That does not mean the flow of funny money should carry on (of course it should be stopped), but people should be ready for what will happen when it does stop.

  • waramess

    I think the print and pray mob are unable to see the bubbles from the trees because the information they depend on for their decisions is flawed and the economics they adopt is so shallow.

    No inflation they say, even though we are pumping vast sums of new money into the economy.

    With this level of “thinking” we will all be toast and I for one can see no way of avoiding the fallout.

  • joebhed joe bongiovanni

    Interesting post.
    Sounds like it’s all just too darned complicated for these experienced and wise policy makers to navigate the US economy away from various bad side effects that come in response to a tighter Fed stance.
    Who’d a thunk it?

    Actually, weren’t those QE’s newly-issued central bank reserves, and not really ‘money’, that were traded for those bonds and securities?
    And, isn’t that why the real economy (not stocks, bonds, commodities, etc.) has only inched forward despite the vast quantities of CB initiative?

    My wish would be for the Fed to take a different wind-down approach.
    Put $200 – $300 Billion of those Agency MBS on the market in one day, and have the markets settle out all of the related holdings of the shadow bankers to remove a whole lot of the remaining toxicity, the cancer on the political-economic body.
    It needs to happen at some point before stability can be restored.

  • Rich Osness

    It seems to me that all of the reasoning offered by the central banks, and the economists that support their policies, is just hocus pocus to justify what they want to do. That is give favors to the privileged few. If we think of government as no more than a gang of thugs taking from the many to give to the few, themselves, and lying to justify it, then it all makes perfect sense.

    I agree entirely with the summary of this article except that I would not call the bursting of a bubble an economic bust. When the housing bubble burst it only hurt those who poorly timed their participation. Those who spent the artificial increase in the price of the home the lived in were hurt the most. Builders and lenders who depended on an artificial, inflated price of housing went bust. Otherwise, life went on.

    If/when the stock market bubble bursts it will have little effect on the actual production of goods and services. Life will go on.

  • Paul Marks Paul Marks

    No Rich – they really do believe their ideology (it is not just criminality – that would be too easy).

    And why should they not believe it? They have been taught these doctrines (such s monetary expansion being the right response to recession)their whole lives – at school, university, and whenever they look at the media the same doctrines are repeated.

    As for the idea that a collapse of the markets (not just the stock market, but the property market and the bond market also) will have little effect on the production of goods and services – sorry but that is mistaken.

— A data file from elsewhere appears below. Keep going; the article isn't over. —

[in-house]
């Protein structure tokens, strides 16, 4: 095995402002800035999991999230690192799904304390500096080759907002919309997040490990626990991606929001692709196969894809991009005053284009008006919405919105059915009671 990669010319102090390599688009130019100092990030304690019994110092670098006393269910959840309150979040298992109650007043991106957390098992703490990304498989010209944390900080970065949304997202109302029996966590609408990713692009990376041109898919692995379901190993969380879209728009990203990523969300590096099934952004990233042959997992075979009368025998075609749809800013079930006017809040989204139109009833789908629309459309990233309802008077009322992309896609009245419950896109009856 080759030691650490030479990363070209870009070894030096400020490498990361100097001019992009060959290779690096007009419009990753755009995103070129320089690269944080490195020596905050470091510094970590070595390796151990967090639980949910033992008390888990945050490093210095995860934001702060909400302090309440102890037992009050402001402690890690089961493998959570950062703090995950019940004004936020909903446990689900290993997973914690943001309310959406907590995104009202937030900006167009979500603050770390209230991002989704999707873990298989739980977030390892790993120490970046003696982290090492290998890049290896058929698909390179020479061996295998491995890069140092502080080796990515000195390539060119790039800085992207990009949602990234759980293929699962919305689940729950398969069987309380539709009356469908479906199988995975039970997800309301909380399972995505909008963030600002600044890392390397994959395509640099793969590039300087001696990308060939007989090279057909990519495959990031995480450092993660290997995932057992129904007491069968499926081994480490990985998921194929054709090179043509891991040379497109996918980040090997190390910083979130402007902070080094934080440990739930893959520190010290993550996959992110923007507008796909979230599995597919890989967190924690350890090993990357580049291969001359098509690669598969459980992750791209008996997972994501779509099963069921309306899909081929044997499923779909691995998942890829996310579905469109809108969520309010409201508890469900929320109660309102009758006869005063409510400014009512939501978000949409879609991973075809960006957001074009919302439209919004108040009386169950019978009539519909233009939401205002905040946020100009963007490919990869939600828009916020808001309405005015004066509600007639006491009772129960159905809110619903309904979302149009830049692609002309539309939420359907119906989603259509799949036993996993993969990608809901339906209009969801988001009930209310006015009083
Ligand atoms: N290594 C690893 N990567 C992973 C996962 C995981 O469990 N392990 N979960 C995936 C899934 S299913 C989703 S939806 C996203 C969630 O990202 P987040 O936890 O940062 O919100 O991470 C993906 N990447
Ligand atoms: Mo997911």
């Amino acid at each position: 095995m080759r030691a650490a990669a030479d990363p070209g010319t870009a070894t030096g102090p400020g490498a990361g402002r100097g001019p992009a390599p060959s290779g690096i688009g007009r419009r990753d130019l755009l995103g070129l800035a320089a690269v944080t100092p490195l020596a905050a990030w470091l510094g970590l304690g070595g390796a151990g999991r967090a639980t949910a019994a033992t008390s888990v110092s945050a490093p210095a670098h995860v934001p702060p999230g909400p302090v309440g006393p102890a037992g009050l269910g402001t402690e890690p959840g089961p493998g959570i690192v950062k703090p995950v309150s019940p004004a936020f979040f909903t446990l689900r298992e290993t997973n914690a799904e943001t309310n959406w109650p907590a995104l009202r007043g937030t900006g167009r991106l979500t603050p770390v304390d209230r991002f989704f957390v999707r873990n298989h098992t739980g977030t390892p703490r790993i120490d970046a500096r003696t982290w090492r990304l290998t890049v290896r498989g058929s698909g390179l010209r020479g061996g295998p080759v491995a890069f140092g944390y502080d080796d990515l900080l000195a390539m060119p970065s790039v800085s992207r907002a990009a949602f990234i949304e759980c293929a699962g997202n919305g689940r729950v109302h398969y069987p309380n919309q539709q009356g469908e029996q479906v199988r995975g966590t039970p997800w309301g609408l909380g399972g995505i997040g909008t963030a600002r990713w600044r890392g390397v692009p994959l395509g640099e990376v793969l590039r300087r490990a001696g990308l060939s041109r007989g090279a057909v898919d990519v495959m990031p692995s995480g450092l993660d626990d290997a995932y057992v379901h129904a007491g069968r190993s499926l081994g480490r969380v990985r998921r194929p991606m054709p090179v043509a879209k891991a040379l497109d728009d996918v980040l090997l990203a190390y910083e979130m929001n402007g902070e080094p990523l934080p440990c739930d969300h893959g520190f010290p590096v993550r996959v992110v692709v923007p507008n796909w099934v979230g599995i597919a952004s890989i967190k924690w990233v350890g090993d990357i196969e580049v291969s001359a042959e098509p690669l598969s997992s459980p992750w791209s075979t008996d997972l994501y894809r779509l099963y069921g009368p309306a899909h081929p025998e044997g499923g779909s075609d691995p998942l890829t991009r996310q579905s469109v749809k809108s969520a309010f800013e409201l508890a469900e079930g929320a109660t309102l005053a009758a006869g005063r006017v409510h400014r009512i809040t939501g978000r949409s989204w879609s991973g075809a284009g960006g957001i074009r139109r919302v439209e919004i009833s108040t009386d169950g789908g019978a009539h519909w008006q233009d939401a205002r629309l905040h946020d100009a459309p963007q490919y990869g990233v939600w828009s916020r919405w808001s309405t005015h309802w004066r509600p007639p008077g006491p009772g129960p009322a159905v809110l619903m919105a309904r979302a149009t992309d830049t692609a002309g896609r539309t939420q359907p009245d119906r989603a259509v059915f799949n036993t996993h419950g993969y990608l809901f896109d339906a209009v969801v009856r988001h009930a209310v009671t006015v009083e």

The crash will have a very large effect on the “real economy”.

    If “going cold turkey” was easy – no one would be on drugs.

  • Rich Osness

    Thanks, Paul. I appreciate your remarks. Perhaps some of them do believe what they profess. But many espouse what they do because it serves their interests and they do not care as long as it gets them what they want. A simple test is their willingness to listen another point of view or to criticism of their position.

    I believe that you should never attribute to malice what can be explained by incompetence. However, at some point one must stop being so generous. (I have had people actually explain that they knew something wasn’t true when they said it and they wanted me to know they weren’t that stupid. Just dishonest?)

    Any reallocation of resources will cause problems for many. If it is allowed to happen the pain will be short lived and there will be immediate benefits for others. A sales manager once told me “There always be enogh people working to buy this stuff. We need a good recession so we can hire people to sell it.”

    Those creating real wealth always benefit by not having to compete for scarce resources (including labor)with the businesses that fail, if they are allowed to fail.

  • Paul Marks Paul Marks

    A lot of good points there Rich.

    • Robert Sadler Robert Sadler

      I have to wonder. The BoEs own justification for QE is laughable. You have wonder if they really do believe it or if the BoE and its client banks know they are engaged in market manipulation on a grand scale for their own benefit.

      They all probably do not think of it as such but rationalise by telling themselves that the country needs banks (in their current form) and they are doing us a favour by continuing to exist.